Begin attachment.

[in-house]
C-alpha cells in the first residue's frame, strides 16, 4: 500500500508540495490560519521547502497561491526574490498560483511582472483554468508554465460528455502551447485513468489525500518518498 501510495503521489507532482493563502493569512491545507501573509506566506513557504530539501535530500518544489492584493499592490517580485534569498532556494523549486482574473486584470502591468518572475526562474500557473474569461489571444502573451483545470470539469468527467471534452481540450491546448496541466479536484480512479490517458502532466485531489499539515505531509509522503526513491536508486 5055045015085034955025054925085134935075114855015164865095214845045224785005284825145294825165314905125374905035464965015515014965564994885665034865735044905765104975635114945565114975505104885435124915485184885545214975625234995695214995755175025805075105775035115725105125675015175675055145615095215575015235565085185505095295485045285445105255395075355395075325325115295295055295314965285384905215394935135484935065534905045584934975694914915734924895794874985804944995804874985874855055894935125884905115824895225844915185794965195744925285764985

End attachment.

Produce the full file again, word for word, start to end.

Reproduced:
[in-house]
C-alpha cells in the first residue's frame, strides 16, 4: 500500500508540495490560519521547502497561491526574490498560483511582472483554468508554465460528455502551447485513468489525500518518498 501510495503521489507532482493563502493569512491545507501573509506566506513557504530539501535530500518544489492584493499592490517580485534569498532556494523549486482574473486584470502591468518572475526562474500557473474569461489571444502573451483545470470539469468527467471534452481540450491546448496541466479536484480512479490517458502532466485531489499539515505531509509522503526513491536508486 5055045015085034955025054925085134935075114855015164865095214845045224785005284825145294825165314905125374905035464965015515014965564994885665034865735044905765104975635114945565114975505104885435124915485184885545214975625234995695214995755175025805075105775035115725105125675015175675055145615095215575015235565085185505095295485045285445105255395075355395075325325115295295055295314965285384905215394935135484935065534905045584934975694914915734924895794874985804944995804874985874855055894935125884905115824895225844915185794965195744925285764985